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Yet as we travelled around there remained a more concerning black cloud on the horizon, particularly for the North.  'The Troubles' are not entirely dead but just dormant, as I will mention later in this trip.  It is feared that a new 'hard border' between the two states will rekindle the desire of some to ferment revolution aimed at unification and in others pre-emptive action to ensure that there can be no such unification.  At the time of writing 'BREXIT', British withdrawal from the EC, is in turmoil and such a 'hard border' is a distinct possibility. Since we left there has already been a terrorist bombing (on January 20) at a courthouse in Derry.

To us there seemed an obvious solution. That would be for Northern Ireland not to leave the EC.  It is, after all, a self-governing country in its own right.  The Scots would love to have the same option but then they would have a 'hard border'.  At least the Scottish border is long established and historically defined so that it doesn't run down the centre of streets down the middle of rivers or follow ancient hedgerows across people's property.  It's also shorter because it's quite straight while the Northern Irish border looks like a random squiggle by a drunken cartographer with Parkinson's.  Yet again religion or perhaps patriotism seems to have got in the way of practicality.

At the time of writing it's still not resolved.



# Michael 2020-08-28 06:06
This article is brilliant. I've learnt a lot from reading about these travels
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Bridge over the River Kwai



In 1957-58 the film ‘The Bridge on the River Kwai‘ was ground breaking.  It was remarkable for being mainly shot on location (in Ceylon not Thailand) rather than in a studio and for involving the construction and demolition of a real, fully functioning rail bridge.   It's still regarded by many as one of the finest movies ever made. 

One of the things a tourist to Bangkok is encouraged to do is to take a day trip to the actual bridge.

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Fiction, Recollections & News

April Fools’ Day

This story is available as a download for e-book readers  



He was someone I once knew, or so I thought.  One of those familiar faces I thought I should be able to place.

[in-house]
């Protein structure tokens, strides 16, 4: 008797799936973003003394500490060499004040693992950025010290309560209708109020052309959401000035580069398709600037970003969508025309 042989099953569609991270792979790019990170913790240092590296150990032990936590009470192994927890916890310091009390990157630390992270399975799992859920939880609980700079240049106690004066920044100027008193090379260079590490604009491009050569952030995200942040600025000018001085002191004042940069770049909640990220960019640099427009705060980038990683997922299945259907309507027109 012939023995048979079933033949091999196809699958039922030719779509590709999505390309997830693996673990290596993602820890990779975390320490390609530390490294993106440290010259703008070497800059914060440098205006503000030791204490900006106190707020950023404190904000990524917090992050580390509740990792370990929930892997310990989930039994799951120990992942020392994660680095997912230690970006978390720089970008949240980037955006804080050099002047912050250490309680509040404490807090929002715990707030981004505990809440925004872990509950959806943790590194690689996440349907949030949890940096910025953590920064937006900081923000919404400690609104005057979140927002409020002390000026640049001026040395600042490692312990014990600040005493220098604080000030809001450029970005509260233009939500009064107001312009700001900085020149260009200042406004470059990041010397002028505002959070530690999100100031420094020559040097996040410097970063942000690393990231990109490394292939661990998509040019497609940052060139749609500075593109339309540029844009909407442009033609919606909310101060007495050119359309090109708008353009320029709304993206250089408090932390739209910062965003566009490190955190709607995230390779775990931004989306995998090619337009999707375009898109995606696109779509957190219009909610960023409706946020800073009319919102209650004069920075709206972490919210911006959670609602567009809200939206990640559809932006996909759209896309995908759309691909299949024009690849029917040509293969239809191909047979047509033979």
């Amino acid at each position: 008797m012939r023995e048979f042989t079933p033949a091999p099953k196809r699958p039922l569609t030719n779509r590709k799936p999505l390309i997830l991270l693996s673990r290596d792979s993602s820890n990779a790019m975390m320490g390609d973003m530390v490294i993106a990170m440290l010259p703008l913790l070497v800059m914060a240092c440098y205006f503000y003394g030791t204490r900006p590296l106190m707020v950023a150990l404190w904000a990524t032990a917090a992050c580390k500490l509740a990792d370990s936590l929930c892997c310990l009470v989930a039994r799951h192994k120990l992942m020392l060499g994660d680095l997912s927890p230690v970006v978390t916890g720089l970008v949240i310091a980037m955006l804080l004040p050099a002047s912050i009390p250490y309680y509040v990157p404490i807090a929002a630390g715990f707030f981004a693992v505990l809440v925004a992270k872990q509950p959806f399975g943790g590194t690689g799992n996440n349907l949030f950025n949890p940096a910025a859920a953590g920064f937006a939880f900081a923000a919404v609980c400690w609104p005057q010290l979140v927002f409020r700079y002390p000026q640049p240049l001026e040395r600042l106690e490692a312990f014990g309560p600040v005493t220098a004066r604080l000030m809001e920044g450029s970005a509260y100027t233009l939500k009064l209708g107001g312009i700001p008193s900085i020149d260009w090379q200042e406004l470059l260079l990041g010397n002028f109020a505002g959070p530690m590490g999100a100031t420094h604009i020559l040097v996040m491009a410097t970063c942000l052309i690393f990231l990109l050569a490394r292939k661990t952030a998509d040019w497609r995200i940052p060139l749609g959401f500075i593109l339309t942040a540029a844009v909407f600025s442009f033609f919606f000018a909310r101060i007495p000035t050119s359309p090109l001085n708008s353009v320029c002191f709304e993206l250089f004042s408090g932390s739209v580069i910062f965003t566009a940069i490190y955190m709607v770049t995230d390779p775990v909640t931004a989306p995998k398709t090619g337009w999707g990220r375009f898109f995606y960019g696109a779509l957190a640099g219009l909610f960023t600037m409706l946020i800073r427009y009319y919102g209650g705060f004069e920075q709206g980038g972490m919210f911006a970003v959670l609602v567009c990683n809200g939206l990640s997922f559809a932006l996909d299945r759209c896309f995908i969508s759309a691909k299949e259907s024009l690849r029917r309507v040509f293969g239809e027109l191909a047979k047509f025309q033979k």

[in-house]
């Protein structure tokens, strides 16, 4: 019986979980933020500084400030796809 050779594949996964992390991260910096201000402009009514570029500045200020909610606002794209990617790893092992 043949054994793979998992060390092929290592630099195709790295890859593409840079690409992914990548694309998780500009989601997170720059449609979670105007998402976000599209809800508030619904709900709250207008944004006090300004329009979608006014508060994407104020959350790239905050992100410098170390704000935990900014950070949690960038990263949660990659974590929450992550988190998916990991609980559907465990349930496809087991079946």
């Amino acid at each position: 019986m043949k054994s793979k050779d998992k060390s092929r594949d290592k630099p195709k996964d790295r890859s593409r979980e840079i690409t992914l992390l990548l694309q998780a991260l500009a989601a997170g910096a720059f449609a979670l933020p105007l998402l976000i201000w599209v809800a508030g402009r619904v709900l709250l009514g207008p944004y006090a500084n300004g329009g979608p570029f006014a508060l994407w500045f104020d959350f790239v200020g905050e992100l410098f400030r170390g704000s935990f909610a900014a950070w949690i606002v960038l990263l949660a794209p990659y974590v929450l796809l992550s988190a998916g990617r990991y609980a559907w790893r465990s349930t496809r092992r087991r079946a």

What was he to me? An ex-colleague, the friend of a friend, someone from school?  In appearance he's a more handsome version of me, around the same height and colouring.  Possibly slimmer, it’s hard to tell sitting.  Maybe younger?  But not young enough to be one of my children’s friends.  I just couldn’t remember.

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Opinions and Philosophy

Australia's $20 billion Climate strategy




We can sum this up in a word:


According to 'Scotty from Marketing', and his mate 'Twiggy' Forrest, hydrogen is the, newly discovered panacea, to all our environmental woes:

The Hon Scott Morrison MP - Prime Minister of Australia

"Australia is on the pathway to net zero. Our goal is to get there as soon as we possibly can, through technology that enables and transforms our industries, not taxes that eliminate them and the jobs and livelihoods they support and create, especially in our regions.

For Australia, it is not a question of if or even by when for net zero, but importantly how.

That is why we are investing in priority new technology solutions, through our Technology Investment Roadmap initiative.

We are investing around $20 billion to achieve ambitious goals that will bring the cost of clean hydrogen, green steel, energy storage and carbon capture to commercial parity. We expect this to leverage more than $80 billion in investment in the decade ahead.

In Australia our ambition is to produce the cheapest clean hydrogen in the world, at $2 per kilogram Australian.

Mr President, in the United States you have the Silicon Valley. Here in Australia we are creating our own ‘Hydrogen Valleys’. Where we will transform our transport industries, our mining and resource sectors, our manufacturing, our fuel and energy production.

In Australia our journey to net zero is being led by world class pioneering Australian companies like Fortescue, led by Dr Andrew Forrest..."

From: Transcript, Remarks, Leaders Summit on Climate, 22 Apr 2021


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